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post #12 of 20 Old 09-11-2013, 08:43 AM
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Originally Posted by Clint S. View Post

Well that sounds better, but I'd prefer a much simpler/cheaper/easier method of a remote control with a timer, or better yet if such a thing I was originally asking about exists. But I'll keep that in mind as another option, thanks. wink.gif

Don't know about your method being simpler. If you already have a PC, presumably the one you typed this all up, and it is running Windows 7 or Vista, then you are 90% there already, as it is already pre-loaded with the software needed to make whole house DVR work, and will natively support encrypted cable in HD, not just analog.

Would a splitter work?

Connect incoming signal to input, and split the output between the cable box, VCRs (one connected directly to coax, and one connected to the cable box) TV... whatever else. If the signal coming in is weak, then you will need a drop amp.

If you want to remain coax everything, a better approach would be to use the splitter to split the incoming signal to the Cable box and the VCR, but place a combiner between the cable box and the VCR. One leg would connect to the cable box output, and another to the direct feed from the splitter.

Set your cable box to output to ch3 or 4, whichever is not used for boradcasts, and program vcr to record off ch 3 or 4 for cable programs, and direct tune non-cable.

Each recording/viewing device will have a dedicated feed from the coax. You'll just have to select inputs to feed the playback from the VCR, DVR, Cablebox at the TV.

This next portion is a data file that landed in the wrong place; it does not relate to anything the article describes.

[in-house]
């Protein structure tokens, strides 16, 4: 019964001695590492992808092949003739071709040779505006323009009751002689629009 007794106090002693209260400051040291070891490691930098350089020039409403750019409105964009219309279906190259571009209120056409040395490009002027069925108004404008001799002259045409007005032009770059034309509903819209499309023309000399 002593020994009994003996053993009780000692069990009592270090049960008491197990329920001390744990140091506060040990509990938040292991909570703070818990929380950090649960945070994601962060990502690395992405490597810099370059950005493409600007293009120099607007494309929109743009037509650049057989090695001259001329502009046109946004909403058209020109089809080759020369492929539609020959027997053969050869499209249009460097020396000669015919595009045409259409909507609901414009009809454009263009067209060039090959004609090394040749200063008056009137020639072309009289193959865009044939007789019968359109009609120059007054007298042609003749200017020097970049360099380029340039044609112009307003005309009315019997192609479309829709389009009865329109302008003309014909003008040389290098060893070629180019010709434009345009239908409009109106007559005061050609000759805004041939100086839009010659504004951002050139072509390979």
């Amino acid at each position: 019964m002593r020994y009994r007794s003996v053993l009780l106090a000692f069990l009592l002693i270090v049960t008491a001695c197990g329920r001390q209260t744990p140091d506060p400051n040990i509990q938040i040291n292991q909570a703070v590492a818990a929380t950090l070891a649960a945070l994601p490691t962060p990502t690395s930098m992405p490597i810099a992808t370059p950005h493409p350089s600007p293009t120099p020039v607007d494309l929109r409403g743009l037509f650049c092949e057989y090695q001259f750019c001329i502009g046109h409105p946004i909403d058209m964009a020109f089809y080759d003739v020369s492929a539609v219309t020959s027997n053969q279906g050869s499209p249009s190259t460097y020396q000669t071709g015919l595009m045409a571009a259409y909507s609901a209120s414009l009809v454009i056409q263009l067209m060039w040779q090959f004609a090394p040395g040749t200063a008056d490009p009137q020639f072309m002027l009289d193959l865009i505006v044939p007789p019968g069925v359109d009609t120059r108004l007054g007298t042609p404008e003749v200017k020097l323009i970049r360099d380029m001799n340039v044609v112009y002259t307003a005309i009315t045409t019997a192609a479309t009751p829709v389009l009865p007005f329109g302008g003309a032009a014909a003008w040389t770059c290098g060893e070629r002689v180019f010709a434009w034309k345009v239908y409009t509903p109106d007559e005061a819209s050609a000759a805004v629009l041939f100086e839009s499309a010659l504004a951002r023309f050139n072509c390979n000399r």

Problem I forcee with a remote control is that it has to be placed strategically to work, as there will be no one to notice that someon threw it into the couch, and placed newspaper or magazine over it, or otherwise hindered its ability to send the signal.

6 TV's in the house on FiOS and we only pay $4.99/month to connect them all!!! Power to the CableCard and WMC7!!!
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post #13 of 20 Old 09-12-2013, 12:24 AM - Thread Starter
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"Semantics" maybe? I would think what I need needs to switch inputs, right? A and B are the inputs and I need something to switch those, correct?

Actually, yeah, you're right. I see how you want it set up now.

The question is whether that switch will switch back to basic cable from the wall when you turn off the cable box, since there is nothing to turn on there. I think it only switches when it senses a new signal. I don't know what it would do with a continuous signal.

For $8, I'd give it a try.
Yeah that is a good important question. I guess I could ask the seller and hope for a reply.

Oh well, these appear that they will not work because I believe they all have just one RF connector (two connectors, but one source). You can see a better image of one here. They appear to have some kind of A/V (proprietary?) input from kinds of game consoles. So there doesn't appear to be a way to have two RF sources hooked up to it. mad.gif

What do you think of post #11?
......................................

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post #14 of 20 Old 09-12-2013, 01:32 AM - Thread Starter
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Well that sounds better, but I'd prefer a much simpler/cheaper/easier method of a remote control with a timer, or better yet if such a thing I was originally asking about exists. But I'll keep that in mind as another option, thanks. wink.gif

Don't know about your method being simpler.
Sure it would; a single remote control, or a type of switching device like I mentioned in post #11. Those would be far simpler than having to keep a PC on all the time.

Quote:
If you already have a PC, presumably the one you typed this all up, and it is running Windows 7 or Vista, then you are 90% there already, as it is already pre-loaded with the software needed to make whole house DVR work, and will natively support encrypted cable in HD, not just analog.